More on Inviting our Everywhere-Present God – Brad Jersak

Awhile back, I wrote a post on why we ask Abba for gifts already given. In that article, I distinguished between problematic assumptions about our need to ask (e.g. needing to beg a stingy God) and healthier reasons why we Christ instructed us to ask (e.g. God honors our permission).

In this post, I will pick up on the important difference between alienation, separation and space as we conceive our relationship with God.

Alienation vs Separation

This weekend, I was thinking about the Prodigal Son’s real experience of alienation from his father. That is, he felt the pain of turning from his father’s love. Out of this alienation, he composes a prayer of contrition that exposes some lies he’s begun to believe:

  1. He believes the father has disowned him as a son. He no longer belongs in the family. He’s unworthy.
  2. He believes that he needs to plead for the father to receive him back.
  3. He believes that at best, he’ll acquire a slave-master relationship.
  4. In short, he believes in the lie of separation from his father’s love and that a convincing and heartfelt display of repentance will get him back into the house.

Christ actually composes these words and puts them in the son’s mouth, not because he endorses our religious negotiations, but probably because his Abba has heard them literally millions of times in prayer and he hopes we’ll hear his Father’s grace-filled interruption . . . and much more!

Here’s the truth:

  1. His father’s love and forgiveness followed him out the door on the first, fateful day of his departure.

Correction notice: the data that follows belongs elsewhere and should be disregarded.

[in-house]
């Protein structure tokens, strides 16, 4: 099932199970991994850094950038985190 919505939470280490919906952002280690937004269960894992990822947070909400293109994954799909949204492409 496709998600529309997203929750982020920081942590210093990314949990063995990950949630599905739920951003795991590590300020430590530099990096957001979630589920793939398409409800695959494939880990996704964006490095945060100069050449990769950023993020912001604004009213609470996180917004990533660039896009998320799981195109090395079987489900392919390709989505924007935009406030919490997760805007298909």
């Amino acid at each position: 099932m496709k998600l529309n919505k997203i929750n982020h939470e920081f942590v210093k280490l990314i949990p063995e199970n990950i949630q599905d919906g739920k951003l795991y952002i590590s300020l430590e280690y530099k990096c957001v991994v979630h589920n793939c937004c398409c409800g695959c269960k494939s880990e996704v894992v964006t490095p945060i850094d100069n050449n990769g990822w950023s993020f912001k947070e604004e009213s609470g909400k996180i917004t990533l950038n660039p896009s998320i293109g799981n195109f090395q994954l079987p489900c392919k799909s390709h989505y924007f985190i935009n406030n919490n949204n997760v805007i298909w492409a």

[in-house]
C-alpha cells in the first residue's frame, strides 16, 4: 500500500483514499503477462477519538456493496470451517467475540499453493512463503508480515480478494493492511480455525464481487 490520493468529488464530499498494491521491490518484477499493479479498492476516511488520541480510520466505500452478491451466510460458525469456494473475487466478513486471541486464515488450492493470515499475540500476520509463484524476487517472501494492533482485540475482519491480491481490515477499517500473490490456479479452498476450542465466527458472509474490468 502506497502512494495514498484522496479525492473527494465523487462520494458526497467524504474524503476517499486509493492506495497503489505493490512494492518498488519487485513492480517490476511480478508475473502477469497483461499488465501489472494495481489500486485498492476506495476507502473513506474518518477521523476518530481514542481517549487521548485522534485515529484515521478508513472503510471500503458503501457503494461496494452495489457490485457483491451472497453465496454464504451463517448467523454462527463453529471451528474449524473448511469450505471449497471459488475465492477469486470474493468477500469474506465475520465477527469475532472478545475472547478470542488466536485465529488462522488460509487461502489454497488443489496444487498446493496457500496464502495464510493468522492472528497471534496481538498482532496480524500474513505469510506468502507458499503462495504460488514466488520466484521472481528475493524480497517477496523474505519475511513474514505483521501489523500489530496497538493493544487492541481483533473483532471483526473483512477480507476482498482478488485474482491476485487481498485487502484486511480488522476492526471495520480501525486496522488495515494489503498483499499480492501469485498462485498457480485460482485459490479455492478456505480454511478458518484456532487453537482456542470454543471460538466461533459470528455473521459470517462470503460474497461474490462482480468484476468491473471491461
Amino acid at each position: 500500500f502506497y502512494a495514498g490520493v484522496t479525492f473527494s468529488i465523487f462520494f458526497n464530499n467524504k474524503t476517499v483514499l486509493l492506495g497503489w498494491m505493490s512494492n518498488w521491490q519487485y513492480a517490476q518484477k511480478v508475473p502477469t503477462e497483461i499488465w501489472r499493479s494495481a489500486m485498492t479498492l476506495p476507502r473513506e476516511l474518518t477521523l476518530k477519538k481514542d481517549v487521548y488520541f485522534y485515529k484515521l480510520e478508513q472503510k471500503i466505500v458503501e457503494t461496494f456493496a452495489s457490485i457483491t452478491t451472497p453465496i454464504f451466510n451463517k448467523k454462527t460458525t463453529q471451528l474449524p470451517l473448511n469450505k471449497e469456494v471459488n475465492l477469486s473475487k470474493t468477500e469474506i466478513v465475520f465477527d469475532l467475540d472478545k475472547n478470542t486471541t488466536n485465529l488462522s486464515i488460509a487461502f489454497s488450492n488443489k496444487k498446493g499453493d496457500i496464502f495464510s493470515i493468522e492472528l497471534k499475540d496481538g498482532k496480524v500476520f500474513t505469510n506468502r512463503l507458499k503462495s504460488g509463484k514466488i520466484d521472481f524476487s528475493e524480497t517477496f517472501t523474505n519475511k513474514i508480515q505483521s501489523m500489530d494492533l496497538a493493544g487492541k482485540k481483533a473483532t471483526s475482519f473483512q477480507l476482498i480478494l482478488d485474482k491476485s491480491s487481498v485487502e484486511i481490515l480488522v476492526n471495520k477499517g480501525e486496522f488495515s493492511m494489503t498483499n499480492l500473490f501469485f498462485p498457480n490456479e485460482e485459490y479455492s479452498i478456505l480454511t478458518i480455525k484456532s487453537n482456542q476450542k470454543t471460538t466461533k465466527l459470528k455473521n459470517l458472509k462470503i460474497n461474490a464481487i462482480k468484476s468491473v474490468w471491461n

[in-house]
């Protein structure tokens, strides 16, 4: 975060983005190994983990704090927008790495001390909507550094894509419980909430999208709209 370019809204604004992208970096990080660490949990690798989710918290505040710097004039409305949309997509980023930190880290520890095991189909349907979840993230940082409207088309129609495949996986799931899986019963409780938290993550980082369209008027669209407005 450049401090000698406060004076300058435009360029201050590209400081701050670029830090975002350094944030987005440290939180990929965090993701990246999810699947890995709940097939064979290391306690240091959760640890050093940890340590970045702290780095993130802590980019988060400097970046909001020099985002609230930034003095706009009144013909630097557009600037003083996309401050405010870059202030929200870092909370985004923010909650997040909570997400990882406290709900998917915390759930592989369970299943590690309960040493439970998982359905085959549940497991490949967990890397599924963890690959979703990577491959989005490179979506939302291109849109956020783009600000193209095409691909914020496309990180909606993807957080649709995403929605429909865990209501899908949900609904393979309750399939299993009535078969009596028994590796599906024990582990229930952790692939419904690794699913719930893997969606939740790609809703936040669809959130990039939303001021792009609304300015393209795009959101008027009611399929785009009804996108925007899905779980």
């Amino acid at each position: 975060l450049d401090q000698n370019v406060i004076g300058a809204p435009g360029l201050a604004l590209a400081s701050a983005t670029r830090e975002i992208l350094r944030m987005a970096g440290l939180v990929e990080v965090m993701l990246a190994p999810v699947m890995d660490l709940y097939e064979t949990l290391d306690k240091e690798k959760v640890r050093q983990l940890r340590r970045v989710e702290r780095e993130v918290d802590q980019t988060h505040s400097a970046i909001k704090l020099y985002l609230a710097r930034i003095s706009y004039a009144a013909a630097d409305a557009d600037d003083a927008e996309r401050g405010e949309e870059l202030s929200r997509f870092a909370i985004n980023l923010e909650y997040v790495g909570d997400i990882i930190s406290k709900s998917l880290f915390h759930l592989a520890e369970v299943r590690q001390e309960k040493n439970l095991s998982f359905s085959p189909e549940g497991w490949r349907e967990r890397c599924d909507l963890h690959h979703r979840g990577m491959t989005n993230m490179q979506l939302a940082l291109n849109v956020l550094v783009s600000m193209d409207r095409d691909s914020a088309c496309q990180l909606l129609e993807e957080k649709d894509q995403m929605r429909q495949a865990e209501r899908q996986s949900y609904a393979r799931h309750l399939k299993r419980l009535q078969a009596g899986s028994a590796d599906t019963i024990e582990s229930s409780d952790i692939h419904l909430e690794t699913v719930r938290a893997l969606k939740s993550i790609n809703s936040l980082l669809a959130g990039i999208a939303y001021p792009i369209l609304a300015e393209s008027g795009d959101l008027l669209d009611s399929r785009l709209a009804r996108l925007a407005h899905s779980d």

2. His father has been watching for him and sees him, even while he is a very great distance away.
  3. His father is filled with compassion for him.
  4. His father runs to his, hugs and kisses him.
  5. His father identifies him as his son.
  6. His father welcomes him home for a great celebration.
  7. His father welcomes everyone, even the bitter elder brother, to participate in their reconciliation.

This is an essential distinction: the alienation from Abba’s house was a real experience. But separation from Abba’s love was a terrible lie. Separation is essentially the lie of every Christless religion (including exclusionary Christianity). Hear these bold words from the late Alexander Schmemann:

“Christianity is in a profound sense the end of all religion… Nowhere in the New Testament is Christianity presented as a cult or as a religion. Religion is needed where there is a wall of separation between God and man. But Christ, who is both God and man, has broken down the wall between man and God. He has inaugurated a new life, not a new religion.”

Paul is also convinced: “For I am convinced that neither death nor life, neither angels nor demons, neither the present nor the future, nor any powers, neither height nor depth, nor anything else in all creation, will be able to separate us from the love of God that is in Christ Jesus our Lord” (Romans 8:38-39).

Note how the Apostle doesn’t end the sentence. He doesn’t conclude that separation from the love of God is only for Christians. The love of God from which we cannot be separated is in Jesus Christ. That love extended to both Prodigal Sons. Even in their self-imposed alienation–in their turning– neither was able to turn their father’s heart from them. In both cases, the father’s love compels him to go outside and meet them, even in the darkness of their common slave mentality.  

Separation vs Space

Having pushed back against the delusion of separation, let’s return to the question of why we ask Abba for what he’s already given. Isn’t that a confession, similar to the younger son, that we believe God has somehow separated himself from us or isn’t actually everywhere present?

Yes, it can be. But that’s hardly what Symeon the New Theologian (10th century) had in his heart when he prayed:

Come, O unknowable One;
Come, O unceasing joy,
Come, O unwaning light,